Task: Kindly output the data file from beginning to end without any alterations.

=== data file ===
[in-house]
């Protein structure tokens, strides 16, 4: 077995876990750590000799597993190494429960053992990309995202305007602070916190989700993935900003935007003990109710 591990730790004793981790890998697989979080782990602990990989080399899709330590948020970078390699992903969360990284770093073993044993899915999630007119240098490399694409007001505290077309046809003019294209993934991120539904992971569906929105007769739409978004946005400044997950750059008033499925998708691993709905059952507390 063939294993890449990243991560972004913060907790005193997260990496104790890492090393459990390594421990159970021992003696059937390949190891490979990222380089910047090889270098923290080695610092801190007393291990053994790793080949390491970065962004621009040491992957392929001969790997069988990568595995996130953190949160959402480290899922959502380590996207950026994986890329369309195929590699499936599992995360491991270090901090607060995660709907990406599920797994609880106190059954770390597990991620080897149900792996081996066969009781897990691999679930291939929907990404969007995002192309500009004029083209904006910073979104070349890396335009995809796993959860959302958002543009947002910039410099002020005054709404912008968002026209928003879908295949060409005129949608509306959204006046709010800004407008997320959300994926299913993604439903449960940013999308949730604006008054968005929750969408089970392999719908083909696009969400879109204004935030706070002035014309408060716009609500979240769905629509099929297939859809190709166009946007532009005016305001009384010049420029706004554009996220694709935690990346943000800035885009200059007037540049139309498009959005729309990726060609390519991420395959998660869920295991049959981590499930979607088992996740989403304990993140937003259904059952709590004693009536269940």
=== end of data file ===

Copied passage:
[in-house]
């Protein structure tokens, strides 16, 4: 077995876990750590000799597993190494429960053992990309995202305007602070916190989700993935900003935007003990109710 591990730790004793981790890998697989979080782990602990990989080399899709330590948020970078390699992903969360990284770093073993044993899915999630007119240098490399694409007001505290077309046809003019294209993934991120539904992971569906929105007769739409978004946005400044997950750059008033499925998708691993709905059952507390 063939294993890449990243991560972004913060907790005193997260990496104790890492090393459990390594421990159970021992003696059937390949190891490979990222380089910047090889270098923290080695610092801190007393291990053994790793080949390491970065962004621009040491992957392929001969790997069988990568595995996130953190949160959402480290899922959502380590996207950026994986890329369309195929590699499936599992995360491991270090901090607060995660709907990406599920797994609880106190059954770390597990991620080897149900792996081996066969009781897990691999679930291939929907990404969007995002192309500009004029083209904006910073979104070349890396335009995809796993959860959302958002543009947002910039410099002020005054709404912008968002026209928003879908295949060409005129949608509306959204006046709010800004407008997320959300994926299913993604439903449960940013999308949730604006008054968005929750969408089970392999719908083909696009969400879109204004935030706070002035014309408060716009609500979240769905629509099929297939859809190709166009946007532009005016305001009384010049420029706004554009996220694709935690990346943000800035885009200059007037540049139309498009959005729309990726060609390519991420395959998660869920295991049959981590499930979607088992996740989403304990993140937003259904059952709590004693009536269940």